One Man Triumphs Against The Bitter Catastrophe’s of Life

May 2, 2009
By Berry BRONZE, Honiton, Other
Berry BRONZE, Honiton, Other
3 articles 0 photos 6 comments

When I went back, the hat was gone. I got to the shop and nothing was there. I searched the entire shelf, which wasn’t very big. It couldn’t be gone, it just couldn’t be. Then I searched every shelf around - I mean every single one, but it was nowhere. I grabbed at a passer by…have you seen it? Please…I’m begging you, I have to have it, oh god please… but they shook me off and left the shop.

The numb panic I felt at first was replaced by a sort of heat that started in my stomach and passed through my heart, then up my throat. My knees were threatening to give way. How could I be so stupid? If only I had taken it when I first saw it! Or if only I had come back earlier, maybe just a few minutes, the glorious hat could be in my hands right now. Oh, why did I wait? Waiting had cost me the world. What was my life without that hat? Nothing. A voice inside my head was telling me to carry on, to hold my head up high, that this hat wasn’t worth it, that I should just be brave and battle on despite this devastating turn of events and be respected for doing so but I crushed this voice, telling it to shut right up. How could I be brave without the hat? How?! If I had it…it would look so bold on my head and people would admire it wherever I went, congratulating me on my good fortune. But no, without it, I was nothing.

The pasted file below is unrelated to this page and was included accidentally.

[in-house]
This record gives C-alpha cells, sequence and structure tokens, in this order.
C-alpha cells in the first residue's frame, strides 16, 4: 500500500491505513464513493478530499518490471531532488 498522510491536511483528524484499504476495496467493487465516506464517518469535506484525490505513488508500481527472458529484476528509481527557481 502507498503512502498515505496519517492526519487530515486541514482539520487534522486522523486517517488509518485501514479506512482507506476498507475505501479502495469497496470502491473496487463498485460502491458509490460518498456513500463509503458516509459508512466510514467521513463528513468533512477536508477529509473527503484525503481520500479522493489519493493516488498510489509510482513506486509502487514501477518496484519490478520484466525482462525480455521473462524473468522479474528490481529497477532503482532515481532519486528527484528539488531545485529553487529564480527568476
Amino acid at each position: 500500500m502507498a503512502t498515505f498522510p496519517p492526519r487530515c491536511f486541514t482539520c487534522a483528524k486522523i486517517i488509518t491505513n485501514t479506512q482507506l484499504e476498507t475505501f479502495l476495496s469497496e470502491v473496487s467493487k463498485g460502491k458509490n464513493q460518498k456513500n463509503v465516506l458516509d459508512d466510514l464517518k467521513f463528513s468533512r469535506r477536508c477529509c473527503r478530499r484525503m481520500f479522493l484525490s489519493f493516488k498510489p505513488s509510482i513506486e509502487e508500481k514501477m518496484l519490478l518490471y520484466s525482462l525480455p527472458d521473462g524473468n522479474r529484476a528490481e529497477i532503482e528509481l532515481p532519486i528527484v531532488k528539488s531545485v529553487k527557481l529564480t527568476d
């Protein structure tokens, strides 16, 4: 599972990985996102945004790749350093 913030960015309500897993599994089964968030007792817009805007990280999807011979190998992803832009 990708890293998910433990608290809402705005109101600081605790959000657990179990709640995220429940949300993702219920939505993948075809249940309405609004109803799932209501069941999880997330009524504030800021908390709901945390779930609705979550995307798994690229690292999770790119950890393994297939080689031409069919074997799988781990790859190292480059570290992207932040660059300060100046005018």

I saw a shop assistant and despite my misery, I gasped…red hat? Please? I have the money; see…but I stopped when I saw her face. She looked at me with a little smile – yes! A smile! – about her lips. That little smile infuriated me. How could she smile at a time like this?! Did she not understand?! I turned from her and stumbled out the shop. It was raining. Oh! If only I had that wonderful hat, I would not be getting wet and cold. I managed to get into a taxi and the taxi driver turned and stared at me. Not used to seeing a grown man cry? I spat. He replied by holding his hand out for the money, before we had even started moving and I threw at him the eight dollars I had saved for the hat. Eight little dollars! The enormity of my loss came back to me and forced the breath from my lips in another sob. The taxi driver’s eyes flickered back and forth between the road and the mirror, through which he watched me with a curled lip.

My utter misery threatened to overwhelm me, so I rocked back and forth, in time with the tapping my fingers made against the ugly fake leather of the cab door handle and the rain on the roof. The movement was reassuring, but I couldn’t forget the hat. Its image haunted my vision. Have you ever experienced a time were you just haven’t wanted to go on living? Yes, this was one of those times.

Out of the taxi now, I stumbled towards my building. I looked at my face in the glass of the door. My eyes were drawn to my empty head - my bald pate was mocking me. My tears had carved white lines down my filthy face, which I actually decided made me look pleasingly alternative. I took strength from this. Just a hat, I thought. Albeit a beautiful hat, but just a hat. I said this aloud, and the words felt like blasphemy, but I drew my self up high. I supposed people had suffered worst losses than this and managed to carry on. So would I.

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